It’s folk-rock Wednesday this week at Driftwood. Today we have two great releases from Strawbs, and a compilation of the songs of Lowen and Navarro, two other great names in the world of folk rock. Stunning visuals (grimacing!), monster guitar lines (lutes!), and anthemic rock (for a good cause!) await.
Live at Hampton Court Palace
[Witchwood Media WMDVD 2046 (2009), DVD]
The opening moments of Live at Hampton Court Palace are breathtaking because, well, you’re looking at the front of a palace. You are seeing it looming behind three late middle-aged English guys seated at the front of a massive stage set up for a performance of Rick Wakeman’s Six Wives of Henry VIII. And then it begins to sink in that these are English guys in front of an English palace playing music that is shot through with English folk influences that, when their set crescendos, is not unreminiscent of English chamber music. The continuity and historical coherence is a bit moving.
David Cousins sits center stage garbed in a gold satin shirt and red shoes that match his guitar. David Lambert is at stage left wearing a dark public school jacket with white piping. Chas Cronk is perched at stage right looking like a hip ad exec on holiday in his linen sports jacket. It is pleasant to see that the dandyism that contributed to their fashion sense in the ’70s has not deserted them.
All the songs are drawn from their late ’60s–early ’70s heyday, some from before Cronk’s tenure with the band and only one, “A Glimpse of Heaven,” from Wakeman’s era. Cousins is a careful chronicler of his work, and he seems to order sets with an eye toward both pedagogy and showmanship. “Lay Down,” which opens the set, was released as a single in 1973 and never included on album until 1996 (Halcyon Days). “New World” gives him a chance to take a playful dig at Wakeman; he comments that Grave New World, the first post-Wakeman album, shot to the top of the charts.
The momentum and complexity of the arrangements builds from song to song until “Ghosts” (title track of the 1974 album), which is an eight-plus minute suite of Baroque drama, featuring searing guitar work and lead vocals from Lambert. His muscular playing and grimacing are the most dramatic aspect of the trio’s stage presence.
The interplay among their guitar lines (Cronk alternates between guitar and bass) is flawless. They aren’t going for speed or notes per second, but an anastamosing, usually elegiac grace. Cronk colors the stringwork with atmospheric bass pedal groans that do not intrude.
The package is bulked out with archival photos set to audio tracks and a bonus video of the previous day’s performance of “Oh How She Changed” from 1969. [www.strawbsweb.co.uk]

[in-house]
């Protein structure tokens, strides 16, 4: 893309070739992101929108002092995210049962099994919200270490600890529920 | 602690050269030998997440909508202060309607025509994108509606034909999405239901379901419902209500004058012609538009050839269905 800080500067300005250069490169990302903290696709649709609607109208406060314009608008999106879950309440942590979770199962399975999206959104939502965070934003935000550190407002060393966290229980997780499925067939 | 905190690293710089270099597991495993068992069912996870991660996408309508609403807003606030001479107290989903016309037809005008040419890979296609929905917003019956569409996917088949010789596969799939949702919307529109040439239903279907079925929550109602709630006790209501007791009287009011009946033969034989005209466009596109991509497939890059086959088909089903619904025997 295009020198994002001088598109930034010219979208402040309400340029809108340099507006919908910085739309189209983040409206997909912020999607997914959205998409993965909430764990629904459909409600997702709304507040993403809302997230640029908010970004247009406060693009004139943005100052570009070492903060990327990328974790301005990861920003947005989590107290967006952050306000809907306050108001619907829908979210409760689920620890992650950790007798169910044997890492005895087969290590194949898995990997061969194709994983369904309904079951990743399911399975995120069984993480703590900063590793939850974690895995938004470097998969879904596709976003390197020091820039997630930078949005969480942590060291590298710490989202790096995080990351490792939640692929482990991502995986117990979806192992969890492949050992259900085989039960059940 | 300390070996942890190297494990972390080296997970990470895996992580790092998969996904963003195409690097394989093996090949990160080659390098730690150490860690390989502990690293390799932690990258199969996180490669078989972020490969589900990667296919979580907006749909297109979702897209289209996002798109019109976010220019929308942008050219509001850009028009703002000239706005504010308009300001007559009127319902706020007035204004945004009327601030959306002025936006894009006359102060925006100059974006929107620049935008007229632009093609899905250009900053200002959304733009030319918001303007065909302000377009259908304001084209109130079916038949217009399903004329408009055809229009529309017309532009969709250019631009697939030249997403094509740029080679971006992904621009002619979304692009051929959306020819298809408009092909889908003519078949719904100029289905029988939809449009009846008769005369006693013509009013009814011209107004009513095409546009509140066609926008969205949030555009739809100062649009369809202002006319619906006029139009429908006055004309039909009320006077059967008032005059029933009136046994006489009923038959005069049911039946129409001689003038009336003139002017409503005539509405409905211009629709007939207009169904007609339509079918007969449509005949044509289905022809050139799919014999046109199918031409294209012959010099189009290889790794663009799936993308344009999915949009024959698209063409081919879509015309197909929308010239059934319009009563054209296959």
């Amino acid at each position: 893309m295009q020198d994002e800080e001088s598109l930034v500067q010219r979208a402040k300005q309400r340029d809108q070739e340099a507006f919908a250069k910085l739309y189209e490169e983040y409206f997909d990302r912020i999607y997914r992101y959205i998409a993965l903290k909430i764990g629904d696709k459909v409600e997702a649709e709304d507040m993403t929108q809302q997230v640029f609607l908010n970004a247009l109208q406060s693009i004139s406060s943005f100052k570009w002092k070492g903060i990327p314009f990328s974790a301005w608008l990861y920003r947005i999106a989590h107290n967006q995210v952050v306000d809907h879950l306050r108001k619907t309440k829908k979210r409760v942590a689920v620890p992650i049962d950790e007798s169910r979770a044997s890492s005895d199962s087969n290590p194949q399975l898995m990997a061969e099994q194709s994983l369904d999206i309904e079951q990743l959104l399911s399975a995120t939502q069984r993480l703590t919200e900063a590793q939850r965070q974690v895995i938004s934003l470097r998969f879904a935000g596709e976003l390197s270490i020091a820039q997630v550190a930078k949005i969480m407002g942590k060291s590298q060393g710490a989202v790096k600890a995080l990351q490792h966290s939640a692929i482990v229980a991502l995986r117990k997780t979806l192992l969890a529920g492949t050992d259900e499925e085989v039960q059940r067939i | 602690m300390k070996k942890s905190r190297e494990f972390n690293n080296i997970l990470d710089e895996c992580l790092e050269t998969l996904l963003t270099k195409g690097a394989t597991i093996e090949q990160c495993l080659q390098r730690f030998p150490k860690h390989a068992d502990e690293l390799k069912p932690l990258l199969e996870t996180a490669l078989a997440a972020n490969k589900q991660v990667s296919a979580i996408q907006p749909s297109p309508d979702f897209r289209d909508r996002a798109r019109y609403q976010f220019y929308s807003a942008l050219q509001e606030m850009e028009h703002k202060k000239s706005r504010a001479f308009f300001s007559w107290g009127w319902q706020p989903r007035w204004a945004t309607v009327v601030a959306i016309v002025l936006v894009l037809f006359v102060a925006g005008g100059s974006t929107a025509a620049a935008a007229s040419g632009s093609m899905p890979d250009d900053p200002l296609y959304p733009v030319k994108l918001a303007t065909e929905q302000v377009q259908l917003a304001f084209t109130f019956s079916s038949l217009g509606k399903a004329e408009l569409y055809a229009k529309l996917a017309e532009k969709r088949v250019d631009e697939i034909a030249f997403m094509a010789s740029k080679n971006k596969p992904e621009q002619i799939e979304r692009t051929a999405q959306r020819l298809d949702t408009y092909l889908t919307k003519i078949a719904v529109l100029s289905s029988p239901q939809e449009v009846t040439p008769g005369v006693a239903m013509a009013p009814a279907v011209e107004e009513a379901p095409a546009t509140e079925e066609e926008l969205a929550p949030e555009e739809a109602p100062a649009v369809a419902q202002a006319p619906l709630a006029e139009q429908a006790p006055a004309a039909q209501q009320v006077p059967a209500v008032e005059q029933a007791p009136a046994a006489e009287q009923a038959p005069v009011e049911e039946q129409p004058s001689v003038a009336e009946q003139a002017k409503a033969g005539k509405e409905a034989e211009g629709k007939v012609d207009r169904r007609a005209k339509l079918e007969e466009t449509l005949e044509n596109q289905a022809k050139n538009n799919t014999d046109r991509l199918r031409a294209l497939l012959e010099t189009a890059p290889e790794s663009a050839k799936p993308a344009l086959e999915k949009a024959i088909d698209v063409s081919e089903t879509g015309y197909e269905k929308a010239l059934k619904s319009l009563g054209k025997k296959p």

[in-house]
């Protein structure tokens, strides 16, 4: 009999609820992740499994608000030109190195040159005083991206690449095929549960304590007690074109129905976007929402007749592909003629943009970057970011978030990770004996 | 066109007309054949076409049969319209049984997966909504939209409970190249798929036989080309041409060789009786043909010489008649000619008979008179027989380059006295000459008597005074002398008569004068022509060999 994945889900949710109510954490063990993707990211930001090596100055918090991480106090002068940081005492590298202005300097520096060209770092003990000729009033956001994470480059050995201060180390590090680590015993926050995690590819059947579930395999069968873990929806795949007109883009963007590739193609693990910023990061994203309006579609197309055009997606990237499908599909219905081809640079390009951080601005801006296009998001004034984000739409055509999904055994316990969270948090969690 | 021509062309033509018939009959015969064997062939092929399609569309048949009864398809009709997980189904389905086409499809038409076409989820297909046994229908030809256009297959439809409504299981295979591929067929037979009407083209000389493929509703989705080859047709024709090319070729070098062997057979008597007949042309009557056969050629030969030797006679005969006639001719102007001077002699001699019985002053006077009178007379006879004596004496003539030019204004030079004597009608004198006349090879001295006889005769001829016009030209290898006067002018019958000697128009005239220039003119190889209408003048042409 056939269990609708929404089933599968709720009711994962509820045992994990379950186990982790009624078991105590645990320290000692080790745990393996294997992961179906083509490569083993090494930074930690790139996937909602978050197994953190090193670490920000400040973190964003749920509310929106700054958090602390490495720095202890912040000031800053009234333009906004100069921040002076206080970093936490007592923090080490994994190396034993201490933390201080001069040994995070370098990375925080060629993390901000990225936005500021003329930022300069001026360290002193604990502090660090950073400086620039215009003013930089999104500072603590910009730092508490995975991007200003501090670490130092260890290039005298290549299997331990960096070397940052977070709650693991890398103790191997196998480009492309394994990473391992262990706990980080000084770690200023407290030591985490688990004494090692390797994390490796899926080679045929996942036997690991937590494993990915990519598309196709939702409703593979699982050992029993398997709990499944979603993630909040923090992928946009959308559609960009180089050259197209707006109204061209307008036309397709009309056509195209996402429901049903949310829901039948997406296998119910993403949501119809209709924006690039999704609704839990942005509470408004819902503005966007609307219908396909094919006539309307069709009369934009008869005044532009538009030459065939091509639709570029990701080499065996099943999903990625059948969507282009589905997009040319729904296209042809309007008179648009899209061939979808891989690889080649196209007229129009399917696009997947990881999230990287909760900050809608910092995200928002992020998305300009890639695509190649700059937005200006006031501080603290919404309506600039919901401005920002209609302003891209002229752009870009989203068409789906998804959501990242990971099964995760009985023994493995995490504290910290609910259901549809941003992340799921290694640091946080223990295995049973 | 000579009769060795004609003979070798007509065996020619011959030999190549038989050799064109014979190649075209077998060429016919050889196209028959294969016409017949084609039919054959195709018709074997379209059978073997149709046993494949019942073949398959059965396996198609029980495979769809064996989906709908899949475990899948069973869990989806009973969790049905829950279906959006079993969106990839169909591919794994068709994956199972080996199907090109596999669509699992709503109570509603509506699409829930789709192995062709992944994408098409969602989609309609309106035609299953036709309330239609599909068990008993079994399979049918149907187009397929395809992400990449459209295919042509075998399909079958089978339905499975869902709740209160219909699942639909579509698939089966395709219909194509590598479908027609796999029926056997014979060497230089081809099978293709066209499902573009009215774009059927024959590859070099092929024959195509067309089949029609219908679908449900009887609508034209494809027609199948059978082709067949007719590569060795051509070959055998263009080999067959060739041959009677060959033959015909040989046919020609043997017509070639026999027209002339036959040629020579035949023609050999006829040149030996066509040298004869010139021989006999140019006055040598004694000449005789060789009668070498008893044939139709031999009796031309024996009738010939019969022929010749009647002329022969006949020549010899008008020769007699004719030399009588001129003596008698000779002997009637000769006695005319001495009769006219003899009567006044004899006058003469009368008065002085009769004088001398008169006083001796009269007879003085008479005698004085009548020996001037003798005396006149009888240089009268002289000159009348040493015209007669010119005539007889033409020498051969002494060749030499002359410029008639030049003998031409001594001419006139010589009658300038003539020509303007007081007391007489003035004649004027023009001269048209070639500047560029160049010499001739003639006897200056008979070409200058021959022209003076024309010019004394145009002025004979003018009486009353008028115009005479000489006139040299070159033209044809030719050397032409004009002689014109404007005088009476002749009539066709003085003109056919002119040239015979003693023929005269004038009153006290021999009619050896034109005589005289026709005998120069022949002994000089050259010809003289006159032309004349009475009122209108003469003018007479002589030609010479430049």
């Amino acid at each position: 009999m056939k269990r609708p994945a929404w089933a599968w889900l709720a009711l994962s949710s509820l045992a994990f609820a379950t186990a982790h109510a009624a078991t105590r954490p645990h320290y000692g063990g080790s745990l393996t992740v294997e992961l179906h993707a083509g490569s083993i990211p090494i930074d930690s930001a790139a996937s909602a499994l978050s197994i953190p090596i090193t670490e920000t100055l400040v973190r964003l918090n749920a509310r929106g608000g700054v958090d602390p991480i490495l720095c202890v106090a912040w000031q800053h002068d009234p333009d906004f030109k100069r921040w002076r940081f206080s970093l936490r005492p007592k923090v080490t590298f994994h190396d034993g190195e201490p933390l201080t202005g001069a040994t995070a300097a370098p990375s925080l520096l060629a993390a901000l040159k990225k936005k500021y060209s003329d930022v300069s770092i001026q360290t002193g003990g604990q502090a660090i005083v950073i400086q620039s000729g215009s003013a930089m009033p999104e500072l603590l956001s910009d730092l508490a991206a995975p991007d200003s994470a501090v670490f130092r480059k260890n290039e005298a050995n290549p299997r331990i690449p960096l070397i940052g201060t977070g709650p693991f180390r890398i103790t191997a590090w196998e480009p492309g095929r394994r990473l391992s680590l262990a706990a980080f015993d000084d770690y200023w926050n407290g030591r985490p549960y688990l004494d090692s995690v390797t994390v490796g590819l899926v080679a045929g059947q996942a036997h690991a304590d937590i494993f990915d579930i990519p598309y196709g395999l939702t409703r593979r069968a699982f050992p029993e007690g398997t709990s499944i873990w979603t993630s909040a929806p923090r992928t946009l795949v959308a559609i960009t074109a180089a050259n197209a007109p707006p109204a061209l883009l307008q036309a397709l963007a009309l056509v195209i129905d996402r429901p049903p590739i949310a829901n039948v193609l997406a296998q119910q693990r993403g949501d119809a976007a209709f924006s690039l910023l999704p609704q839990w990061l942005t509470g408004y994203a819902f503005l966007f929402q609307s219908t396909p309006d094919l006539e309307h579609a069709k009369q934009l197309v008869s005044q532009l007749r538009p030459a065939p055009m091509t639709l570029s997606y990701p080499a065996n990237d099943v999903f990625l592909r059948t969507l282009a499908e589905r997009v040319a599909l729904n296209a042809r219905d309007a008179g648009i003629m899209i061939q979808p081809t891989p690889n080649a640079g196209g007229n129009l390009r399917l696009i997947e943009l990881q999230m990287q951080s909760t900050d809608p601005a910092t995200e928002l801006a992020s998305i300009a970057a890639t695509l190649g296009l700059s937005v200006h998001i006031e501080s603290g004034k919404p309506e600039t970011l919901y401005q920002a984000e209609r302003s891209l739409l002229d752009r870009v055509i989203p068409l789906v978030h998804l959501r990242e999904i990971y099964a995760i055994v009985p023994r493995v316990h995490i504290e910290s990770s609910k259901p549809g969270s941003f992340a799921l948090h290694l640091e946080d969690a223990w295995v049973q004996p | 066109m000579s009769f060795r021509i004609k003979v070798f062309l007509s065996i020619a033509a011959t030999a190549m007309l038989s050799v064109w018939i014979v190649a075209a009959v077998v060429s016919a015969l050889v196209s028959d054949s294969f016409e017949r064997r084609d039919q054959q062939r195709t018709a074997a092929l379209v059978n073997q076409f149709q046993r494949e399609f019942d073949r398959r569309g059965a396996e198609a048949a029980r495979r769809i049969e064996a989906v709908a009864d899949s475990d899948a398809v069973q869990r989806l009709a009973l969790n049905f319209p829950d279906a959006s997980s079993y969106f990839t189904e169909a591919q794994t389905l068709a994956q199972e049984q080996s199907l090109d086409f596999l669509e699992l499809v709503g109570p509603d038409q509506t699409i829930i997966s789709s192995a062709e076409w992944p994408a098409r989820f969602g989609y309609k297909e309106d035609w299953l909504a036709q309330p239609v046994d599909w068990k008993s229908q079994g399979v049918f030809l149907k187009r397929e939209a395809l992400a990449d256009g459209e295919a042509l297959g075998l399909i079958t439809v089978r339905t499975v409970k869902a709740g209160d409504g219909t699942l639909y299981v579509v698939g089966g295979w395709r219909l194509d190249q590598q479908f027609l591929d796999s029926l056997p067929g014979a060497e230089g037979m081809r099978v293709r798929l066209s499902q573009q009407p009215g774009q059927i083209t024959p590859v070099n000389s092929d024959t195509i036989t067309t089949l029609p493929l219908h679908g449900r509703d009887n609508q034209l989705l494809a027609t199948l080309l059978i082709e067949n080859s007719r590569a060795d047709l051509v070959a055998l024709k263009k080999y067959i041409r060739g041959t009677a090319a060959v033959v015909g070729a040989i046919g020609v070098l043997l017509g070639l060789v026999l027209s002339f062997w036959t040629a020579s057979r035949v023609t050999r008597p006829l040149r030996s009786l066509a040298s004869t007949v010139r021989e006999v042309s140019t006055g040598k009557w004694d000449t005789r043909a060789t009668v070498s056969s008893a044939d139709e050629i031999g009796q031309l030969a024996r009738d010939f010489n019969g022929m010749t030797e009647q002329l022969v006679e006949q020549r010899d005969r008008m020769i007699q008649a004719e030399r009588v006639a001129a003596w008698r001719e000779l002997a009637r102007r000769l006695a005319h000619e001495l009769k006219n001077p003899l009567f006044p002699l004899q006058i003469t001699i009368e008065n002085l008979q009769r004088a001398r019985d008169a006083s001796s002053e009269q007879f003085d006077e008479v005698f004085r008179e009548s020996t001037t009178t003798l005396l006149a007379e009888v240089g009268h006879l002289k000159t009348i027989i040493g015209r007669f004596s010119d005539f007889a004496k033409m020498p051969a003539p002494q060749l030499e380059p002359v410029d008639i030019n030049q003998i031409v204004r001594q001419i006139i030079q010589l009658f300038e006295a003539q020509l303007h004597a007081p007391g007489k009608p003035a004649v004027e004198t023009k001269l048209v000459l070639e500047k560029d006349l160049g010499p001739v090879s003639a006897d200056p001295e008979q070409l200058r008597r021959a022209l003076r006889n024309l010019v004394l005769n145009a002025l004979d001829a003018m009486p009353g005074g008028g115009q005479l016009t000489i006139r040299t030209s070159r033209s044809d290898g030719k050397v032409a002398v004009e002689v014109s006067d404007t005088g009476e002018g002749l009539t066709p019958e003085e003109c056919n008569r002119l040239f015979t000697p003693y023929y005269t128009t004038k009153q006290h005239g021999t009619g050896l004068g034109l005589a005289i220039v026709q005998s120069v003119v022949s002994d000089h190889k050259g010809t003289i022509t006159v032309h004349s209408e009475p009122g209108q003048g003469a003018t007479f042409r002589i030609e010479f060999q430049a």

—Bill Chaisson (Trumansburg, NY)
Dancing to The Devil’s Beat
[Witchwood Media WMCD 2045 (2009)]
Providing music for their own 40th anniversary party, original Strawbs Dave Lambert and David Cousins are joined here by the longstanding rhythm section of bassist Chas Cronk and drummer Rod Coombes (on board since the mid-1970s) and surprising newcomer Oliver Wakeman (son of one-time Strawbs keyboardist Rick Wakeman) on keyboards. In fact, it’s often Wakeman who spearheads the sound, providing driving and full-bodied organ reminiscent of that 70s prog-rock “pompitude.” It’s downright thrilling to hear.
There’s very little that could be tagged “folky” on Dancing. Yes, they redo “Oh How She Changed,” a cut from the band’s first album all those years ago, but while the opening multipart vocal harmonies start out eerily medieval-sounding, the drums and electric guitars kick in soon enough. Overall, even the slower songs display a sense of grandeur and gravity. The prog leanings are addressed on the extended “Pro Patria Suite,” which reflects on war and life in the World War I era. The title cut rocks hard and heavy with a full-on electric sound driven by Wakeman’s swirling organ curlicues and Cousins spitting out the lyrics about greed and corruption in the banking world and elsewhere. There’s even the very British, jazz-tinged whimsy of “The Ballad of Jay and Rose Mary.” Overall, Dancing to the Devil’s Beat marks a wonderful return to form from these 60-something, 60s-era stalwarts. [www.strawbsweb.co.uk]
—Jeffery R. Lindholm (Montpelier, VT)
Keep the Light Alive – Celebrating the Music of Lowen & Navarro
[AIX CD 81008 (2009)]
In the 1980s and 1990s, the anthemic folk-rock of Eric Lowen and Dan Navarro was a mainstay of rock radio. Lowen was diagnosed with ALS in 2004, and had to quit performing in 2009. Keep the Light Alive is a tribute album comprising Lowen and Navarro tunes covered by an impressive roster of friends and colleagues including Jackson Browne (“The Weight of the World”), Keb’ Mo’ (“If You Loved Me Like That”), and John Ondrasik of Five for Fighting, who covers the title tune. The tribute is also a showcase for some extremely talented friends who aren’t necessarily household words, such as Browne’s brother Severin, who provides a rousing, Memphis style arrangement of “Open Your Heart,” long time Lowen and Navarro sideman Phil Parlapiano’s stirring reading of “The Opposite of Everything,” and Stonehoney’s soulful acoustic take on “If I Was the Rain.” The folk community is well represented by contributions from Joel Rafael (“Old Riverside”), Eddie from Ohio (“Just to See You”), and the Refugees (“Compass Point”). “We Belong,” which was originally a hit for Pat Benatar, is revived in powerful style by the Bangles. There isn’t a weak cut on Keep the Light Alive, which is a tribute to both the timeless songs that Lowen and Navarro contributed and the supportive community of musicians who contributed to this fine effort.
Proceeds from the CD go to the Eric Lowen Trust, ALSA LA, and Augie’s Quest.
—Michael Parrish (San Jose, CA)
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